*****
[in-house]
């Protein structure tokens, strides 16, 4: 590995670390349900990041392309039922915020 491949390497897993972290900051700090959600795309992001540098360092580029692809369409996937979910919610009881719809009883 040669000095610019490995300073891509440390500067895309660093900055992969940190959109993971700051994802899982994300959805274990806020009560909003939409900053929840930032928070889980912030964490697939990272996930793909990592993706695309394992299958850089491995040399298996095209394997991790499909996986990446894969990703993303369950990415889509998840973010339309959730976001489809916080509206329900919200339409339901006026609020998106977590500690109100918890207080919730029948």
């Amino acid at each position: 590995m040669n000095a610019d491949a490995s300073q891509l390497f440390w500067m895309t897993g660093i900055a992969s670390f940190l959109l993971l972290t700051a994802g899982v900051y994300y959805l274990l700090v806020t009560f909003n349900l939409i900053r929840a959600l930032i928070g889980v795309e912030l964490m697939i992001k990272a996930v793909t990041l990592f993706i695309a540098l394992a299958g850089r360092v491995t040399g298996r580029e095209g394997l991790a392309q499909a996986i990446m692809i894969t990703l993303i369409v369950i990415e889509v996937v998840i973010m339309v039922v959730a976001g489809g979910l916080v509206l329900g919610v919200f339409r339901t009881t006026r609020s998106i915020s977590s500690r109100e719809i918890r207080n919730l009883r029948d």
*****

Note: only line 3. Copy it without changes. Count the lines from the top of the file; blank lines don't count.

């Amino acid at each position: 590995m040669n000095a610019d491949a490995s300073q891509l390497f440390w500067m895309t897993g660093i900055a992969s670390f940190l959109l993971l972290t700051a994802g899982v900051y994300y959805l274990l700090v806020t009560f909003n349900l939409i900053r929840a959600l930032i928070g889980v795309e912030l964490m697939i992001k990272a996930v793909t990041l990592f993706i695309a540098l394992a299958g850089r360092v491995t040399g298996r580029e095209g394997l991790a392309q499909a996986i990446m692809i894969t990703l993303i369409v369950i990415e889509v996937v998840i973010m339309v039922v959730a976001g489809g979910l916080v509206l329900g919610v919200f339409r339901t009881t006026r609020s998106i915020s977590s500690r109100e719809i918890r207080n919730l009883r029948d």